"If you hate a person, you hate something in him that is part of yourself. What isn't part of ourselves doesn't disturb us."
~ Herman Hesse
This quote is very apropos for me right now as I am living with a teenager. A teenager whom I love deeply, all the way to the very core of my being and someone who triggers me like nothing or nobody else I know.
On great days this person is wonderful to hang out with and a delight to engage. He is smart, thoughtful and generous. He is a great leader, a deep thinker, an excellent listener and a wonderful conversationalist. On these days I love spending time with him, enjoying the company and the energy it brings to both of us.
On not so great days he becomes everything I hate. He becomes angry, indignant, unmotivated, undisciplined, disrespectful, withdrawn and caustic. On these days it is all I can do to get as far away from him as is humanly possible.
In my more aware moments I am beginning to turn this stuff back on myself. Inquiring within. Sitting here trying to figure out where in me those traits have their roots. Where in me am I angry, indignant, unmotivated, undisciplined, disrespectful, withdrawn and caustic? Where in me are the roots of those hateful characteristics and what (if anything) can I do to address them?
We are all mirrors of each other, both in good and easy times as well as in the challenging and unpleasant times.
When my teenager is feeling good it is easy for me to feel good too. However when he is feeling lonely, lazy, upset, angry or unfulfilled, I too feel the same. We are mirrors of each other and for each other.
I want desperately to break this cycle and live from a place of love and mutual respect. I crave to see the divinity in both him and in me, especially during those times of great challenge.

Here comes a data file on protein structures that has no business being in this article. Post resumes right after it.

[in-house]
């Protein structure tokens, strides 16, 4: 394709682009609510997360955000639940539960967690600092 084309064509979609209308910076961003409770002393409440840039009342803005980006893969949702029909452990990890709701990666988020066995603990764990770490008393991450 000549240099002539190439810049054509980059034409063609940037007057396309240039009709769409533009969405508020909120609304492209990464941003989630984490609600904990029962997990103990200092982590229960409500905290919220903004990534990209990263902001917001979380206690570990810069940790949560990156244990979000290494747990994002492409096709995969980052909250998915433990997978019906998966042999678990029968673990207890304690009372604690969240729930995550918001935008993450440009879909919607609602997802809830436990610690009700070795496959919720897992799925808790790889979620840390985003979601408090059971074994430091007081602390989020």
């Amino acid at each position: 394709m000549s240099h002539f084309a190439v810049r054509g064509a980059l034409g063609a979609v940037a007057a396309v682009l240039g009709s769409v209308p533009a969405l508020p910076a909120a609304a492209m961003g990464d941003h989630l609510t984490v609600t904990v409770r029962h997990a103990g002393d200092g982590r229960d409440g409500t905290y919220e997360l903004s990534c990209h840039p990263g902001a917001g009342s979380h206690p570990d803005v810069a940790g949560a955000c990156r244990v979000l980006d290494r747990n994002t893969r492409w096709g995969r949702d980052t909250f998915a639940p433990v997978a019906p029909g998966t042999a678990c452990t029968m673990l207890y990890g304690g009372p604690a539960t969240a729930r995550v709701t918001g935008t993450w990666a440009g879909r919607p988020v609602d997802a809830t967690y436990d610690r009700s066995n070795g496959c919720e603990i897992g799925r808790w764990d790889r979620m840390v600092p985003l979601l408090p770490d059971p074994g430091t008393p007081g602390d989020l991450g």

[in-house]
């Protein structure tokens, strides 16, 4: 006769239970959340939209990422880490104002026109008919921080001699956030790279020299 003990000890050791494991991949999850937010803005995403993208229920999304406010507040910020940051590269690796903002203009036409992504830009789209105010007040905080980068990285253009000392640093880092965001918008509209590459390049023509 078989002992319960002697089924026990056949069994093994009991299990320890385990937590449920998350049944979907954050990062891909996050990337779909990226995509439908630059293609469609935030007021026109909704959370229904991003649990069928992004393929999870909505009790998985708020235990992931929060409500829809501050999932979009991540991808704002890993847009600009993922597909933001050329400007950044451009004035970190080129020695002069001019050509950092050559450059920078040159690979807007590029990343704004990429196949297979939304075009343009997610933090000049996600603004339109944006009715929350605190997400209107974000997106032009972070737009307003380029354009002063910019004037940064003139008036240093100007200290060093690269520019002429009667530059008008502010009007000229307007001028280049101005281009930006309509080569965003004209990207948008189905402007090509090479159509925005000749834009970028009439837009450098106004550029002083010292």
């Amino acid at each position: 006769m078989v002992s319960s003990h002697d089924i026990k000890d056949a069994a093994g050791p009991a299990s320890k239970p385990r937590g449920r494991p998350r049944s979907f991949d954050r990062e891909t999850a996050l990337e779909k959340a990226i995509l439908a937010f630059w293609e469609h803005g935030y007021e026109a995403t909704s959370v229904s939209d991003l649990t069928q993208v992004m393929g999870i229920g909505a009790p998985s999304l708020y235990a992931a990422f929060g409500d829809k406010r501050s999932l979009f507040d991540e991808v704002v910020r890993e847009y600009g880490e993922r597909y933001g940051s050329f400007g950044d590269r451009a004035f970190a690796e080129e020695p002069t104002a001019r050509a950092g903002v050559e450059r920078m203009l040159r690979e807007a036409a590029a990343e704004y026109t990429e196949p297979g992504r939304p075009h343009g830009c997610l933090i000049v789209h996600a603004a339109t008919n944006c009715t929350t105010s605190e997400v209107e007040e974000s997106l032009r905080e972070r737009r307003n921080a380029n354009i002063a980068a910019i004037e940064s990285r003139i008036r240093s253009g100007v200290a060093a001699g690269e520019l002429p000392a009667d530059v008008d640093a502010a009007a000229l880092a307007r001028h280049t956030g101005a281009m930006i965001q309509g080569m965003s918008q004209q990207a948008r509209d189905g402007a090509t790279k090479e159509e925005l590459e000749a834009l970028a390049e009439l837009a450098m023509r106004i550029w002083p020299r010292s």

Even though I know that we are both “works in progress,” the bigger challenge is this: I am the Parent. I am the Guide. I am the Adult. So how in the world do I find the strength to take the high road and lead by example with compassion and loving-kindness when I feel like I am punched in the gut over and over?
Sometimes I feel the trick is not to engage at all, but then I run the risk of acting like a teenager myself by going to my default and running away from the issue at hand, relinquishing both my voice and my power. On the other hand if I engage with him then all the buttons on both sides get pushed, the level of negative vibrations becomes more and more intense and other family members need to intervene for there to be any resemblance of peace.
Even after an intervention I can still feel the underlying tension bubbling along inside both of us like an underground stream continually being fed by thoughts and feelings of heart-ache, anger, disappointment, disgust and mistrust.
If the best way for me to diffuse my own feelings is to go for a walk or spend some time on the mat then that is good, right? I’m not running away when I do that, I’m simply taking care of myself. Taking care of myself the only way I know how by removing myself from the toxic environment. (And in the meantime desperately hoping that something shifts for the better before I get back home.)
Secondary to removing myself from the house and the situation come in healing mantras. I use “Om Namaha Shivaya” to release that which no longer serves and to transform the negative into the positive and have recently added another old standard “Om Shanti Om” for peace and loving-kindness.
Sometimes these tricks and techniques work and sometimes they don’t. What remains always though through the whole experience is a sense of profound loss and deep pain inside my heart.
All I can do at this point is to recognize where I am, forgive myself with compassion and surrender to the belief that: “All is as it should be”, that “All is Well” and that “this too shall pass.” He has his own journey to navigate as I have mine and hopefully somewhere along the way we will become closer and more kind to each other than ever before.
Much much love, Heather.